Data Mining and Predictive Analytics          SCL Home
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Created: June 14, 2009; Last Updated: June 14, 2009

Overview

Data Mining and Predictive analytics are the next steps towards intelligent systems. Until now (June 2009), Business Intelligence systems based on the Microsoft BI stack have focused on OLAP and Performance Management. While browsing OLAP cubes using OLAP browsers such as ProClarity and the Excel Pivot table are very useful, it isn't much beyond ad-hoc reporting. The KPI monitored through Performance Management Dashboards and Scorecards point to the pain, but not much beyond that as to what to do about it and how. Data Mining and Predictive Analytics generate statistics-based rules from a mountain of data from which we can better figure out what to do about pain.

"Predictive Analytics" is the application of data mining technologies towards the goal of predicting or inferring attributes of things or events related to a business. Such predictions are incorporated into business decisions. The SQL Server Analysis Services (2005 and 2008) data mining features are severely underutilized in the SQL Server customer base. Currently, data mining is employed in a BI implementation in a supporting, fringe, or niche role such as providing forecasts in PPS Planning. However, Data Mining encapsulates the whole point of Business Intelligence (BI) and should play a role at least on par with other BI concepts such as ETL, Data Warehousing, and OLAP.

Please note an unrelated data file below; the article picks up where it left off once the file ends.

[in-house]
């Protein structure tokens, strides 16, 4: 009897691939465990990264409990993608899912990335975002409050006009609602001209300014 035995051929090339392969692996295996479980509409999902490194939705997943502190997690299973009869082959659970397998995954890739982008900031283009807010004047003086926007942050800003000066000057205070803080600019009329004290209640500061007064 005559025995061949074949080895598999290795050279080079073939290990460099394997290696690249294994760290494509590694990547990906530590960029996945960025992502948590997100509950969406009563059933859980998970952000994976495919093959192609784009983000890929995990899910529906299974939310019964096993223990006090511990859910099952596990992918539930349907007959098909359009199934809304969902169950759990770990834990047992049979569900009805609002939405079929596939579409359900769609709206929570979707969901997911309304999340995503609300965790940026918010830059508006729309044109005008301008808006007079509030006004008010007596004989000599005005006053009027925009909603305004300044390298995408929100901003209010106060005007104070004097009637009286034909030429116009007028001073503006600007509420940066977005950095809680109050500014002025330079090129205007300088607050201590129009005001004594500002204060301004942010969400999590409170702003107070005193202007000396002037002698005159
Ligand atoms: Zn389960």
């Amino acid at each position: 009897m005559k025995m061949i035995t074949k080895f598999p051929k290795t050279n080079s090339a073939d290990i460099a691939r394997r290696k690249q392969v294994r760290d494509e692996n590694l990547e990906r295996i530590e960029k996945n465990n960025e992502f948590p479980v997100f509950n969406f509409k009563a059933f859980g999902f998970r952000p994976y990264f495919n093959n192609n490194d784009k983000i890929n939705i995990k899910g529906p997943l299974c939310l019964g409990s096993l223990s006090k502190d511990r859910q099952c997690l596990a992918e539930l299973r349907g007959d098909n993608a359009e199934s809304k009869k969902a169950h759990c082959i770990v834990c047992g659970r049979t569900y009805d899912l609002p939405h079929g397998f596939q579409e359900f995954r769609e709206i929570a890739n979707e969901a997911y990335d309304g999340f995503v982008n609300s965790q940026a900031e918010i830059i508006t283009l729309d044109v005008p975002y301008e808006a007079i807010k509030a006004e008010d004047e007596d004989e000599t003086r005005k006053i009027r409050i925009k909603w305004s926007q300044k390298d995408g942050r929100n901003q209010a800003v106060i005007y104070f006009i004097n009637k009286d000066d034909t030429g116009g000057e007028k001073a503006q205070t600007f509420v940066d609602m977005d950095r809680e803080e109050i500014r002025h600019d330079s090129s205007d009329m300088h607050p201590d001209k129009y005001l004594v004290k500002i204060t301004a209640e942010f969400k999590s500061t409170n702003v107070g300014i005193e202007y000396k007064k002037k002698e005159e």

Successful implementation of Predictive Analytics will go a long way towards fulfilling, if not at times completely fulfilling, the hype around Business Intelligence. Without Predictive Analytics, a BI implementation often devolves into "glorified reporting". The great value of BI is that it is supposed to reveal things about a business in a dynamic environment that isn’t already known or at least helping to confirm hard-to-prove suspicions. Achieving that functionality results in the justification of Business Intelligence as an ongoing process, not just a one-time project.

Please see my blog, Why isn't Predictive Analytics a Big Thing?, for a deeper discussion on this topic.